Although we only do a quarter of our driving at night, approximately 50% of car accident fatalities happen in the evenings. Based on a report by the National Safety Council (NSC), the risk of a fatal traffic-related crash is three times greater at night.
Below are the four common reasons why driving at night is the most dangerous.
Many people find themselves spending more time driving in the dark during the fall and winter seasons. While we are capable of seeing well in low-light conditions, it gets harder to see at night as we grow older. An individual who is 50 years old may need twice as much light to see compared to someone who is 30 years of age.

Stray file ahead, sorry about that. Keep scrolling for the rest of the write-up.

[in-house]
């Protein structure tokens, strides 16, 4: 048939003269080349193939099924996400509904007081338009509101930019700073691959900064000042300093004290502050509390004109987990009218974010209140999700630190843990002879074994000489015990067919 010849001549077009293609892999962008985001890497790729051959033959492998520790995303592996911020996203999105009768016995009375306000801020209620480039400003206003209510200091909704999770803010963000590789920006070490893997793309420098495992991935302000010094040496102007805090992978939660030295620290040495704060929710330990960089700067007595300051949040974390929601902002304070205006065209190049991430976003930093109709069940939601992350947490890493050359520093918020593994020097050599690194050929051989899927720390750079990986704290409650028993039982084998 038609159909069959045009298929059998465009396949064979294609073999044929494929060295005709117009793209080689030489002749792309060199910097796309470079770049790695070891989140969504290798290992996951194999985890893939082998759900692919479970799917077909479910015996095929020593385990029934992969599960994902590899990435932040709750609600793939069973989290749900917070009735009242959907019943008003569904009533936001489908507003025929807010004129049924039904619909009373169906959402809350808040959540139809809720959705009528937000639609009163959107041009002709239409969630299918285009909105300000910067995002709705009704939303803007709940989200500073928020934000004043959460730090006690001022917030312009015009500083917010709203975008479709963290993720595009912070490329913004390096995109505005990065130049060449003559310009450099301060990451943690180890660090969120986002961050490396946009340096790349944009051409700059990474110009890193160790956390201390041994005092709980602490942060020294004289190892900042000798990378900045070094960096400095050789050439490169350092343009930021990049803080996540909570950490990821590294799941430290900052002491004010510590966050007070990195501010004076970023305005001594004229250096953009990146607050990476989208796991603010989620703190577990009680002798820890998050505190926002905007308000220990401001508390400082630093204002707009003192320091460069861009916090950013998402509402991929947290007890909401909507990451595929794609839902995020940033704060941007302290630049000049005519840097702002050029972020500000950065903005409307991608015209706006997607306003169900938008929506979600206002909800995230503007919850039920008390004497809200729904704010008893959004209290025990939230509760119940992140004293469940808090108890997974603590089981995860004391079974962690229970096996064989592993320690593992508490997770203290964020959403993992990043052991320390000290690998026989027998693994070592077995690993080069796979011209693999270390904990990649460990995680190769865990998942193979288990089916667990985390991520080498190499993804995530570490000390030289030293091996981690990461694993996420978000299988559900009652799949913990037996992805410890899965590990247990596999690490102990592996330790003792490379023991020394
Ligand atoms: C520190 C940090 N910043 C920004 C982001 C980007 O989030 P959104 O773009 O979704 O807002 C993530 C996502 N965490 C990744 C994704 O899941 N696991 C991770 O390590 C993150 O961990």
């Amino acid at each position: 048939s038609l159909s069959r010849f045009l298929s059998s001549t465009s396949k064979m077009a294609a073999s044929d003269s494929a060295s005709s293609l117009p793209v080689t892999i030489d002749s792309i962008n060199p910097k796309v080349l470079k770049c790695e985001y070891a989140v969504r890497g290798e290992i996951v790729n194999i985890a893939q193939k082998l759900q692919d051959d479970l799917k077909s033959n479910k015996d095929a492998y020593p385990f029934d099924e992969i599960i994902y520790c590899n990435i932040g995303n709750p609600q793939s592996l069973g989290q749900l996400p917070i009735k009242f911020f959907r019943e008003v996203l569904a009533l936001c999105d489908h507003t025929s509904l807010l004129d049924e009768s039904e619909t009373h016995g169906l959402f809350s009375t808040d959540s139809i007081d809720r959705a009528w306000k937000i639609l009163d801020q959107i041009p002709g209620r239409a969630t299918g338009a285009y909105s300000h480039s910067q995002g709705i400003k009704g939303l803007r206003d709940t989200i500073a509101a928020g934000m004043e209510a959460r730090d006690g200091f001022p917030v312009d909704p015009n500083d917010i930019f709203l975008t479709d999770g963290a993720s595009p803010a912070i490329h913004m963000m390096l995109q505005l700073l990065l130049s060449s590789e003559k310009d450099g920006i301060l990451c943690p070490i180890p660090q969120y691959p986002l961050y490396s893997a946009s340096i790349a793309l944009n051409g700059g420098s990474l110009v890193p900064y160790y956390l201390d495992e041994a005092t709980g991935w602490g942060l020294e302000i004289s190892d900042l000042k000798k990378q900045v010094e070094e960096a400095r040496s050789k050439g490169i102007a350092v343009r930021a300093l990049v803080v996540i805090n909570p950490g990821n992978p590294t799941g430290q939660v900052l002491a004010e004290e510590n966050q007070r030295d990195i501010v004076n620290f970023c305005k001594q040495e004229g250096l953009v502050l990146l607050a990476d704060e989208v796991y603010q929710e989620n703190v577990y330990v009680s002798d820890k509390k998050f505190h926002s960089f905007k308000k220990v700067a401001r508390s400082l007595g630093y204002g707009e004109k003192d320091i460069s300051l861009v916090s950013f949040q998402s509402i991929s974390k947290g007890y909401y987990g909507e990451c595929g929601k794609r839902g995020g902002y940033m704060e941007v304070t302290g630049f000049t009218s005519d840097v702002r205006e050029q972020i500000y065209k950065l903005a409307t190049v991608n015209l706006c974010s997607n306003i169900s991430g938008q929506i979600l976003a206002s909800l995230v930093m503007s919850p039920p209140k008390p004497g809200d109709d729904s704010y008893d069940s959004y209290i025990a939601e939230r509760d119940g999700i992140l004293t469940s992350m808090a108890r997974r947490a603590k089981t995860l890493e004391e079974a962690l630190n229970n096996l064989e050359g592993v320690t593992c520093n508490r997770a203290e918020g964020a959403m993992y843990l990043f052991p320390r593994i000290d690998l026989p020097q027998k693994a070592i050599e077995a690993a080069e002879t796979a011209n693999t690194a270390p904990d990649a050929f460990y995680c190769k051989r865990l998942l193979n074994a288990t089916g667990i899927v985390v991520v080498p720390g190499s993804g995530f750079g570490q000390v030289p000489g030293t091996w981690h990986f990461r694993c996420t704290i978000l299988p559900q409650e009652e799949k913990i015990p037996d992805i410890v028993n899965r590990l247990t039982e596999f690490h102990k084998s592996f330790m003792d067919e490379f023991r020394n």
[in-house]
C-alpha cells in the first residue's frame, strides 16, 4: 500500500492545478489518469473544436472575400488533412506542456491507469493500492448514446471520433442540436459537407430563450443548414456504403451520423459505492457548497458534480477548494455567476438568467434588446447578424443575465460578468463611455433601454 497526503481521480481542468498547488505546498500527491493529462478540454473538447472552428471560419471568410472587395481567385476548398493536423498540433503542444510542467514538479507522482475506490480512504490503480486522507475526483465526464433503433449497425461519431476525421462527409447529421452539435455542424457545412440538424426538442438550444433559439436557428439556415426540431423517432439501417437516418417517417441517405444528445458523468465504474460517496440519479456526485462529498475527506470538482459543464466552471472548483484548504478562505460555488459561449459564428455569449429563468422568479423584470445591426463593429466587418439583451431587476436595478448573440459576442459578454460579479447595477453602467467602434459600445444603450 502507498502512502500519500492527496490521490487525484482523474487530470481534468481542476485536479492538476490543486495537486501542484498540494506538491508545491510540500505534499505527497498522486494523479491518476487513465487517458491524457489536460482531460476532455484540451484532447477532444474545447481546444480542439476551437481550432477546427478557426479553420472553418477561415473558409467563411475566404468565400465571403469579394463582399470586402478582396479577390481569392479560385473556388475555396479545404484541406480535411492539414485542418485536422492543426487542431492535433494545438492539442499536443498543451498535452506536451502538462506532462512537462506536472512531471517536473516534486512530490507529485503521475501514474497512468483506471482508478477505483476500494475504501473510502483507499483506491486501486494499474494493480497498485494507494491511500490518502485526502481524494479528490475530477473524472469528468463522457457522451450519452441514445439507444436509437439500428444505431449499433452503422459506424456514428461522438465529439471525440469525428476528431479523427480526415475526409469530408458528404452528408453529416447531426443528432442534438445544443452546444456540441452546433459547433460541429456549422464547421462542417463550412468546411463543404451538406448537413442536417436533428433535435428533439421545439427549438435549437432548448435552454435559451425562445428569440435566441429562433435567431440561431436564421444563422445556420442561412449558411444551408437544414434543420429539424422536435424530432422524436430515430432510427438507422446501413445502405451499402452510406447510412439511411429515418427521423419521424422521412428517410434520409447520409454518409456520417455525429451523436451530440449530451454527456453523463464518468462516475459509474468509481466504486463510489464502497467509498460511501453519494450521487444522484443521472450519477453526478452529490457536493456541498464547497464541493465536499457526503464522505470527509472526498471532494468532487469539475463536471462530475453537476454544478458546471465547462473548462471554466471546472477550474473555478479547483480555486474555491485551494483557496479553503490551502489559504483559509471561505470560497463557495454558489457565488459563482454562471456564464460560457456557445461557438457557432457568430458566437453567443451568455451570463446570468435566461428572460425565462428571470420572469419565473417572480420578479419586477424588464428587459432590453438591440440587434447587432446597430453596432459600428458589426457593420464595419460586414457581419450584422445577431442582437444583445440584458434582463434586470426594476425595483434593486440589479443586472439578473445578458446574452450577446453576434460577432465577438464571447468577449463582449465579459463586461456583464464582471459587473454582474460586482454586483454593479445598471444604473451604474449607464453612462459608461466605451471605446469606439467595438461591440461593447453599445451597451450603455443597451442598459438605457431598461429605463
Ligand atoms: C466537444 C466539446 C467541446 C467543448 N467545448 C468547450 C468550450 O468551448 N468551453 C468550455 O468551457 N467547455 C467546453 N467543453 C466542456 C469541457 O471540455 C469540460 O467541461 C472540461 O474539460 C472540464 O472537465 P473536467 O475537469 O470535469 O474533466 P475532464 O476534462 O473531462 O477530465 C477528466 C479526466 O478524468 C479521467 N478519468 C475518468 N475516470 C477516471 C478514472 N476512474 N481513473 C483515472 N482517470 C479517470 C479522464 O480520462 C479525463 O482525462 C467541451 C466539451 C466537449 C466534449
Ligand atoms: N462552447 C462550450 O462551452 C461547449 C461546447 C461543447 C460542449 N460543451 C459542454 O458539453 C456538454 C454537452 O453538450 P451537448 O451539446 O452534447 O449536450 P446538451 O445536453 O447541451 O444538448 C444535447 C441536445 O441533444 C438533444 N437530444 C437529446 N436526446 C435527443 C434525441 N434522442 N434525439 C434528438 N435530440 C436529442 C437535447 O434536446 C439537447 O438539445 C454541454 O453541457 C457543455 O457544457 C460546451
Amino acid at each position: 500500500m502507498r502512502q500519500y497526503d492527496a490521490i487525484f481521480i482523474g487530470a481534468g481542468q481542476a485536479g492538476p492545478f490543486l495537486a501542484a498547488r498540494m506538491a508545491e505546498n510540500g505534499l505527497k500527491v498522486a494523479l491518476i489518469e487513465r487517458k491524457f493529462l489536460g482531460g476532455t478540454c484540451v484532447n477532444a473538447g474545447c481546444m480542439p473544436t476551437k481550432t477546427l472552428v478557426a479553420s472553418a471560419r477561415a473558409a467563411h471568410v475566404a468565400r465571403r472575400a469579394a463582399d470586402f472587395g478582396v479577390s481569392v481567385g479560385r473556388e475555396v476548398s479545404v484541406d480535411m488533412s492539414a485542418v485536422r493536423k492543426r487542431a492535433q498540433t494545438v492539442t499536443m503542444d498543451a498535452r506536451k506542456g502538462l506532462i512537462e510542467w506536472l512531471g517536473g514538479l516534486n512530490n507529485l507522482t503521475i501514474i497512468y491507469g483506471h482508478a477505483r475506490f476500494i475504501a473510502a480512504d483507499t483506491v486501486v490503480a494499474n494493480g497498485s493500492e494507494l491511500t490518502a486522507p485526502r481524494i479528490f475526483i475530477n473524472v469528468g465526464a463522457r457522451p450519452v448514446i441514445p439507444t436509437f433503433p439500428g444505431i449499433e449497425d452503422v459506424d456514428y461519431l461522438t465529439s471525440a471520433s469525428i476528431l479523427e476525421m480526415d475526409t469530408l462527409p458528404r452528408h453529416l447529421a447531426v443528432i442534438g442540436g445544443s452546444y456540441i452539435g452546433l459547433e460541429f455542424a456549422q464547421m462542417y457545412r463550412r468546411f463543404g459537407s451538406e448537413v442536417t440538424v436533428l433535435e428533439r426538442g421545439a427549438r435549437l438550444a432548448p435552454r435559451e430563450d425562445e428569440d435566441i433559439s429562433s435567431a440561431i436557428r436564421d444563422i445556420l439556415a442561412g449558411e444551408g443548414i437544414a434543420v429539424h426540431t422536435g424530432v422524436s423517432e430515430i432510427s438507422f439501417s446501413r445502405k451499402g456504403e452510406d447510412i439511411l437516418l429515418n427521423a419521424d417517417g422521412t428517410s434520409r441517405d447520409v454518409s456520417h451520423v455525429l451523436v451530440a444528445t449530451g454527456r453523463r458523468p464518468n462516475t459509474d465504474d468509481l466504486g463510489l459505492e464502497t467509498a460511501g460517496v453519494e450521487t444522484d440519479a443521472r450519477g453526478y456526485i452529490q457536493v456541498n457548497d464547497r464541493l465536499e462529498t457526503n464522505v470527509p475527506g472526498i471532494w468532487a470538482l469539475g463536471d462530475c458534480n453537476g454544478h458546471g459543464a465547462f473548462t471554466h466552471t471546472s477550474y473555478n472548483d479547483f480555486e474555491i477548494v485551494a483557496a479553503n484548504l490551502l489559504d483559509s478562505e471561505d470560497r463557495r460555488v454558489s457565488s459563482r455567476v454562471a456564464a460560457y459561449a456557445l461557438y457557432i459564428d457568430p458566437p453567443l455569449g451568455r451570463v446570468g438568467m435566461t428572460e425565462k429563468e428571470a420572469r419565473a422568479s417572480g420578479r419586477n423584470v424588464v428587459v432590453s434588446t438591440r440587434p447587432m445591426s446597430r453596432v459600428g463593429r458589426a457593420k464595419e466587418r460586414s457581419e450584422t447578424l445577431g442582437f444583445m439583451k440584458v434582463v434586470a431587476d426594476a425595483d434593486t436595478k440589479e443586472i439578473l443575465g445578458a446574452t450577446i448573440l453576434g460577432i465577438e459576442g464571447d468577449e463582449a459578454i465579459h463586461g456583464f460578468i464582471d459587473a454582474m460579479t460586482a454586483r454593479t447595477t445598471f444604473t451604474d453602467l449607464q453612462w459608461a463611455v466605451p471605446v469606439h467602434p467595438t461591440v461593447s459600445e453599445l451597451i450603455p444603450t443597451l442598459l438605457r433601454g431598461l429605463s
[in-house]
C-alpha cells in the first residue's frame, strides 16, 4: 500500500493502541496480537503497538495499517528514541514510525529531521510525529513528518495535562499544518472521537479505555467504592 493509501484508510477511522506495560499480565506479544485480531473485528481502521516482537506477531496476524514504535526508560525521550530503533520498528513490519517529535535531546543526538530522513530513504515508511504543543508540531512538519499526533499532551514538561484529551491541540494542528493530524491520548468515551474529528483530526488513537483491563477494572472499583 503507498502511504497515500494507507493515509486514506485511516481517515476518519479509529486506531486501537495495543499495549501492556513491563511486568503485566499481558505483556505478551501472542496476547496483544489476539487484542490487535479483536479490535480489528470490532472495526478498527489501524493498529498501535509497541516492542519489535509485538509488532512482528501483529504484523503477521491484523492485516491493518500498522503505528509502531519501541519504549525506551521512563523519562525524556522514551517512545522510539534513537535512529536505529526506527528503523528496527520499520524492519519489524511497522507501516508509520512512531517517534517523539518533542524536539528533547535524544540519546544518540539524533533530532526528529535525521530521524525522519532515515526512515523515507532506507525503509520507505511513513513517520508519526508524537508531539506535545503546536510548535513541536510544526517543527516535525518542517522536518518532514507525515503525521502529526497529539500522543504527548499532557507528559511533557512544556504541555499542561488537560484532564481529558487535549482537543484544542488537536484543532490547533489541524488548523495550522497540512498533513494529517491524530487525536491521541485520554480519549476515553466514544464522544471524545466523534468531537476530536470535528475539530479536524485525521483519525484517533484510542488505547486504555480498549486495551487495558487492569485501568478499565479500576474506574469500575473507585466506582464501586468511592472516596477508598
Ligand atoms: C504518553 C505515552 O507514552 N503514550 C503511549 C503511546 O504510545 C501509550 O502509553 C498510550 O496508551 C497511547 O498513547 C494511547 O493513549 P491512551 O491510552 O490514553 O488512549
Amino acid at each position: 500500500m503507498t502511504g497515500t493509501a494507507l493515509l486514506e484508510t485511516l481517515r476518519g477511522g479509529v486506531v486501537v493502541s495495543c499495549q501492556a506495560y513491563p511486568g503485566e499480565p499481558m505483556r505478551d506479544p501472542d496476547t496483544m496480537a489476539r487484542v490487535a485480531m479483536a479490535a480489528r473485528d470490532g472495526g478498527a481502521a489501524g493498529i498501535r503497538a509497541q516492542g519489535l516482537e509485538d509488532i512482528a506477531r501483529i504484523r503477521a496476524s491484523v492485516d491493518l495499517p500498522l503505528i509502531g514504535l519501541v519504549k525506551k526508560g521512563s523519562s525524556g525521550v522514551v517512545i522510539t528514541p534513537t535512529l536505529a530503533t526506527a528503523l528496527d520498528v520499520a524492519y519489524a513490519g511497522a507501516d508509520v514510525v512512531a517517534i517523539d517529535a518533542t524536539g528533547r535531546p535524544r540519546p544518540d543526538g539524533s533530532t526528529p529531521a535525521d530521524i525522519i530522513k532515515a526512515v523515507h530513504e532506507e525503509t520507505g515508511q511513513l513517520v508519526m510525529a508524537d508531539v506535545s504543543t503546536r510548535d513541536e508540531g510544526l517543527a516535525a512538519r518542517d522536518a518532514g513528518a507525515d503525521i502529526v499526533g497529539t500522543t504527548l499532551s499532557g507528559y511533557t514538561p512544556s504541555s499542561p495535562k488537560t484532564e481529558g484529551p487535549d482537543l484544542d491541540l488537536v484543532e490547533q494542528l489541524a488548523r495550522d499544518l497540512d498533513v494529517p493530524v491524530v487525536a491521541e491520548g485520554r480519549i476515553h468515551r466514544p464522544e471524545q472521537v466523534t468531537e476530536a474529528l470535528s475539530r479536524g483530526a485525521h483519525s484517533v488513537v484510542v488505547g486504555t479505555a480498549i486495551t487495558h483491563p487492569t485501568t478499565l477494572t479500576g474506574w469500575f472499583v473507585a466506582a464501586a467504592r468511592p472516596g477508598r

Depth perception, peripheral vision, and color recognition can be compromised at night. Furthermore, the glare of headlights from oncoming vehicles or those following us can temporarily blind a driver.
Motorists who are under the influence of alcohol or drugs are often on the road during the evenings and early mornings, typically between the hours of midnight and 3 AM on the weekends.
Based on a report by the National Sleep Foundation, 60% of adults have driven while they were tired and another 37% have fallen asleep at the wheel. According to the National Highway Traffic Safety Administration (NHTSA), approximately 100,000 police-reported crashes are caused by driver fatigue in 2016.